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Why Marissa Mayer may not be a good fit for Yahoo

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In a bombshell announcement that sent shock waves through the entire technology sector, former Google (s goog) executive Marissa Mayer has become the new chief executive officer of Yahoo: the fifth CEO the faded web giant has had in five years. Until her appointment was announced on Monday, many believed the company’s interim CEO, Ross Levinsohn, had the best shot at the top job because of his focus on media and the content side of Yahoo’s business, which Yahoo (s yhoo) supporters believe is one of its few strengths. Mayer, however, is seen as being much more of a product-oriented and technology-focused manager, someone who came up through the engineering side of Google. What does that say about the future of the company as a media entity?

Much of the response to Mayer’s appointment in the technology blogosphere has had an almost reverential tone, which isn’t surprising, given her track record at Google (where she was employee No. 20). Some seem to believe she can turn Yahoo around simply through sheer force of will or that her status as a former Google executive means she will be able to accomplish things Yahoo’s previous five CEOs weren’t able to. But regardless of her experiences at Google, Mayer faces an enormous set of challenges, and despite her impressive resume it’s not clear she has the skills Yahoo requires if it is going to recover.

Does Mayer know what a media company like Yahoo needs?

One of those skills is an understanding of how a modern, web-based media company works and what is required in order for Yahoo to succeed in that market. Since it has either sold off its other assets — in the case of its search business — or de-emphasized them to the point of irrelevance (as it arguably has with properties such as Flickr), Yahoo as it exists now is primarily an online media company. And Mayer has virtually no experience with anything approaching the media business, unless you consider Google to be a media company whose content consists of search results.

That’s why some believed Levinsohn was the right person for the CEO job, since he has been running Yahoo’s media properties for some time now and comes from a digital-media background. Mike Walrath — a former executive at Doubleclick and the former CEO of digital-advertising company Right Media, which he sold to Yahoo in 2007 for $800 million — said in a blog post about Mayer’s appointment that he doesn’t think the former Google executive is a good fit with Yahoo. As he put it:

A CEO who understands the media opportunity, and understands that in the world of media “good enough” is good enough when it comes to technology, feels like the right leader for Yahoo. That’s what Ross Levinsohn (and his plan) felt like to me, and I think it was going to work.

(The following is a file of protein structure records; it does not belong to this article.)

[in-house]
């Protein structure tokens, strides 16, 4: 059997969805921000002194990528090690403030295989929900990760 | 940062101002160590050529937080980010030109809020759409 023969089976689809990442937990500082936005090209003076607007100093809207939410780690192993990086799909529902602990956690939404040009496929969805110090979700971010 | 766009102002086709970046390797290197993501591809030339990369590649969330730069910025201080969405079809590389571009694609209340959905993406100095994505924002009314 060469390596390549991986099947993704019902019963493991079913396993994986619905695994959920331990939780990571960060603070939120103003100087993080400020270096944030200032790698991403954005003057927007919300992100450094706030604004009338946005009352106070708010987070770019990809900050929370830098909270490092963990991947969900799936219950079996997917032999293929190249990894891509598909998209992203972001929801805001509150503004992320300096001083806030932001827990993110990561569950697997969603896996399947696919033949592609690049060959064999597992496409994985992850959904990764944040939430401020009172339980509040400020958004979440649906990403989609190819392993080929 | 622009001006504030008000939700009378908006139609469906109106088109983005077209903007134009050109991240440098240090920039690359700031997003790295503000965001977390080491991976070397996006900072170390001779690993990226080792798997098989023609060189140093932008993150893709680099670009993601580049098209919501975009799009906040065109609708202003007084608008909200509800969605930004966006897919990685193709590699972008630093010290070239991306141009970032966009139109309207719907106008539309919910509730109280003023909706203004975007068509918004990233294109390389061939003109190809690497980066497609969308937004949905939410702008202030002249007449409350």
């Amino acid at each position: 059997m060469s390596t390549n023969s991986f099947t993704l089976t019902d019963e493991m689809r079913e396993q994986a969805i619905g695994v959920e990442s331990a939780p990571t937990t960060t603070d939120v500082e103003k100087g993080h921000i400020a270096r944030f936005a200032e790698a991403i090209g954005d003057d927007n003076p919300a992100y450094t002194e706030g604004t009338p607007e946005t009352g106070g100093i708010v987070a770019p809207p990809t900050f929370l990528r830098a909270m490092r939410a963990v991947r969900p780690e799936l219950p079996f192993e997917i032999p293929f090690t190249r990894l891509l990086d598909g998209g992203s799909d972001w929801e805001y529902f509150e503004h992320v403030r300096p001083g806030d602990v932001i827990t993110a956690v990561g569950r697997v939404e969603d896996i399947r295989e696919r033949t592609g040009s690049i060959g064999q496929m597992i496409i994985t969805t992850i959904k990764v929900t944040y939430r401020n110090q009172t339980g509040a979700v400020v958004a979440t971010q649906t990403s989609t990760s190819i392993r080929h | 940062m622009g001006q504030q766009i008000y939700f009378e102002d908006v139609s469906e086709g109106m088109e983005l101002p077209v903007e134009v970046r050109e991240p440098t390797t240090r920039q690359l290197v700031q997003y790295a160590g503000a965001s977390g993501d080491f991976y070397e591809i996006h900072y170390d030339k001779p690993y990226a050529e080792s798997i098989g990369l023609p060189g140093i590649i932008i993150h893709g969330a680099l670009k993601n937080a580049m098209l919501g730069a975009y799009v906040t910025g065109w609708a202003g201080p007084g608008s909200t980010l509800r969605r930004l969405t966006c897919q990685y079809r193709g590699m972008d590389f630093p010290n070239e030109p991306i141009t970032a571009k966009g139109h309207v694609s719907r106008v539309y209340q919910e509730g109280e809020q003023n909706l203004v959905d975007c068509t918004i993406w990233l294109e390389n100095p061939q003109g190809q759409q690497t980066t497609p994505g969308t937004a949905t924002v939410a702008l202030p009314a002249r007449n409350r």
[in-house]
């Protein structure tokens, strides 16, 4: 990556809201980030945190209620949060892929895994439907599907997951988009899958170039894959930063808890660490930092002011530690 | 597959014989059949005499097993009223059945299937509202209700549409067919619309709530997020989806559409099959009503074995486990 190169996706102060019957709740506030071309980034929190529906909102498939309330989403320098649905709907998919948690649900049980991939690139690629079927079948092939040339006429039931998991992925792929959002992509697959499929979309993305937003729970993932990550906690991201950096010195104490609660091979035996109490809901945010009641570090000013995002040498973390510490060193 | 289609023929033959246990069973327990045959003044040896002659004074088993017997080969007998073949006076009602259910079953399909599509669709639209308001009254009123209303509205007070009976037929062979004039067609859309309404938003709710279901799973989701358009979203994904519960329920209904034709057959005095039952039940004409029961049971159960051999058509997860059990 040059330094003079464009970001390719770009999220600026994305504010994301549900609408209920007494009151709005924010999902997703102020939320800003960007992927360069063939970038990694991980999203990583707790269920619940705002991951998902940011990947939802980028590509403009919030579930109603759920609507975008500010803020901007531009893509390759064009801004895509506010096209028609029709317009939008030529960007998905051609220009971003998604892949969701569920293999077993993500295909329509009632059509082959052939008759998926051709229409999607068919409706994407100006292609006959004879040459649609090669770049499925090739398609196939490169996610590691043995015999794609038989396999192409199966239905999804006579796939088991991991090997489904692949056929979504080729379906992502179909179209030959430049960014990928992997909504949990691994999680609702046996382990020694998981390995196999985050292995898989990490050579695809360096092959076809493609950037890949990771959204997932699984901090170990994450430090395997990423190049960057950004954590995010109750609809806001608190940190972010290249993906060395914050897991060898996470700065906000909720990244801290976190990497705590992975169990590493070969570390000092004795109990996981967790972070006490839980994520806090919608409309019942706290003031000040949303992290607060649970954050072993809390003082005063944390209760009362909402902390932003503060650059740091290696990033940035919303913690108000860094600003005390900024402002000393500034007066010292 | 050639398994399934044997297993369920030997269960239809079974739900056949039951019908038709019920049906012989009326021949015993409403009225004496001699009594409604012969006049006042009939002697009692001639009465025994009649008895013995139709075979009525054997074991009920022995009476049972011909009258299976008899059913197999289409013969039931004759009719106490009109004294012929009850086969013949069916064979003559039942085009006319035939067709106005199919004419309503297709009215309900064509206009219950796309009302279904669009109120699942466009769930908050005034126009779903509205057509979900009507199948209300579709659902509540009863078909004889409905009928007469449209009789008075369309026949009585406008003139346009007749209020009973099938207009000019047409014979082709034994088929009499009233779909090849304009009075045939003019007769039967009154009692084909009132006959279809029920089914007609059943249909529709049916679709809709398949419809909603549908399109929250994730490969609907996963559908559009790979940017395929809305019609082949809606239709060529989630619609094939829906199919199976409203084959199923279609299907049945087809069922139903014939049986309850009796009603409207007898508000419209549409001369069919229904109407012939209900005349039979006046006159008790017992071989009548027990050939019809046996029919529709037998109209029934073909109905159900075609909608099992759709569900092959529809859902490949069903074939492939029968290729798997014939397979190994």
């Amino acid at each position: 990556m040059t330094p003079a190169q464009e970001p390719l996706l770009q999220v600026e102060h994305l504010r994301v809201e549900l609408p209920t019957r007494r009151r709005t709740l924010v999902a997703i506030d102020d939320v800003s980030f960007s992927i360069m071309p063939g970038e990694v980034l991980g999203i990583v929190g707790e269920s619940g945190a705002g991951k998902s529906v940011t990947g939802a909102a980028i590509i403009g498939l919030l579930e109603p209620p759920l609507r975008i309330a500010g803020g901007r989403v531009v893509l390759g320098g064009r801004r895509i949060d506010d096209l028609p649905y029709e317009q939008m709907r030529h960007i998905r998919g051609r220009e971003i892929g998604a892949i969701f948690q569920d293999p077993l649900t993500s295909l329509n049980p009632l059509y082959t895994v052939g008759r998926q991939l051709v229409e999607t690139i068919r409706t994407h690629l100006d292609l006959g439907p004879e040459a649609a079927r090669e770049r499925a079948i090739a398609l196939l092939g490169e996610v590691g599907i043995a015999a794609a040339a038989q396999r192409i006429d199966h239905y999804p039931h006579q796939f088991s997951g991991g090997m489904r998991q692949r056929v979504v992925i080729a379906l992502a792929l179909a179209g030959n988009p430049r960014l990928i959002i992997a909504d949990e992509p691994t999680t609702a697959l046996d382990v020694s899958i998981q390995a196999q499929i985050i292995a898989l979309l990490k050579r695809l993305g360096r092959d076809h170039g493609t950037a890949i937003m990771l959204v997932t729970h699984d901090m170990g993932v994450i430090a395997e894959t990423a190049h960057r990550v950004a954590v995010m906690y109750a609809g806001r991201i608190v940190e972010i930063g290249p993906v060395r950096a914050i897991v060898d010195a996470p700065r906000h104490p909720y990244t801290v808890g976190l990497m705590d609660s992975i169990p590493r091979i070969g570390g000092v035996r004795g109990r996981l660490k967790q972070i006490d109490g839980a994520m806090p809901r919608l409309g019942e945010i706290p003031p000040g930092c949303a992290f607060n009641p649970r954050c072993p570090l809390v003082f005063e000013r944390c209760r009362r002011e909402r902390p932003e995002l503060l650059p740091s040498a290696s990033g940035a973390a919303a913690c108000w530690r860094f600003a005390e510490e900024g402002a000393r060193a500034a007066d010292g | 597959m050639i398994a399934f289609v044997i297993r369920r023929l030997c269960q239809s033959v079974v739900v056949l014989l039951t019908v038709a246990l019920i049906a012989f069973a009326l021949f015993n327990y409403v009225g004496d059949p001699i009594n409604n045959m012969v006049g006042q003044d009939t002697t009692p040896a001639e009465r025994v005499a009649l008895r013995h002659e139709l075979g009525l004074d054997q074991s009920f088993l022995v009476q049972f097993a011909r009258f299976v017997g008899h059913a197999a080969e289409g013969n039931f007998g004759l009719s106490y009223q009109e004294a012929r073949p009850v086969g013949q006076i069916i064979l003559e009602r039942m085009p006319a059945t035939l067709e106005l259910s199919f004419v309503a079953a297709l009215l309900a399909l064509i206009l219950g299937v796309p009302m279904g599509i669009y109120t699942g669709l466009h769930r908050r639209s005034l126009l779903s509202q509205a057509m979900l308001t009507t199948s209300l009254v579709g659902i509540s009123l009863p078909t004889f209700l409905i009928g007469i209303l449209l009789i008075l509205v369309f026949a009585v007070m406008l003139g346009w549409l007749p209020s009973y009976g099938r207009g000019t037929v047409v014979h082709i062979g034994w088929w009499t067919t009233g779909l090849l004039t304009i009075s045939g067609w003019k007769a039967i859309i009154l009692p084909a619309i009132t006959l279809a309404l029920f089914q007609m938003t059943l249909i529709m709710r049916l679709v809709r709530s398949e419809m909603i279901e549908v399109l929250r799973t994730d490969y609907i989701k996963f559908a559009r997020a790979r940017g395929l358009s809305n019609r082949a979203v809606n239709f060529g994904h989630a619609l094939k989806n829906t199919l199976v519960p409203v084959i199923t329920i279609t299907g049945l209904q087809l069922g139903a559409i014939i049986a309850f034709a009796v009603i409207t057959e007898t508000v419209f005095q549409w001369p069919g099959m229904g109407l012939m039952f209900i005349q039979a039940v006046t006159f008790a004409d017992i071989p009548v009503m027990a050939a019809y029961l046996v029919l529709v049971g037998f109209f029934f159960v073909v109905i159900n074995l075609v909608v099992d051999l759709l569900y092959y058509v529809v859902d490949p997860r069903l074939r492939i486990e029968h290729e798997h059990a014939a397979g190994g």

Walrath’s fear — and that of some others who have been critical of Mayer’s appointment — is the former Google executive is too much of a product-focused and technology-focused person and that those skills aren’t what Yahoo needs right now. Yahoo-watchers may dream of the day when Mayer turns Flickr into the massive photo-sharing success it could have been a decade ago or talk about how she will help Yahoo attract better technology talent, but will any of those things help to ensure the company’s future success? If Mayer is going to focus on building great products, what products might those be?

She could try to focus on media products, but the approach she was known for at Google — where Mayer famously decided what shade of blue Google’s search links should be based on rigorous A/B testing of more than 40 different colors — doesn’t seem like a great fit for that task. As Walrath points out, media isn’t really about technology, so throwing developers at a problem may not be the best solution. Apart from understanding how search engines work, there hasn’t been much actual hard technology behind the rise of new-media giants such as the Huffington Post.

Media companies aren’t necessarily about technology

As Forrester analyst Shar VanBoskirk notes, one of the biggest challenges for Yahoo in the past has been defining exactly what it is. Is it a technology company? Is it an advertising platform? Is it an e-commerce player? Each one of the past five CEOs has had a different vision, and Mayer will need to have one too. But is that the kind of thing she will be able to provide? Says VanBoskirk:

Yahoo! needs a strategic visionary, not a product engineer. Yahoo!’s fundamental problem is that it has too many disparate products with no clear unifying thread that ties them all together. And Mayer’s background is in product development . . . not corporate strategy, not marketing, not brand definition . . . the areas where Yahoo! has the most critical need.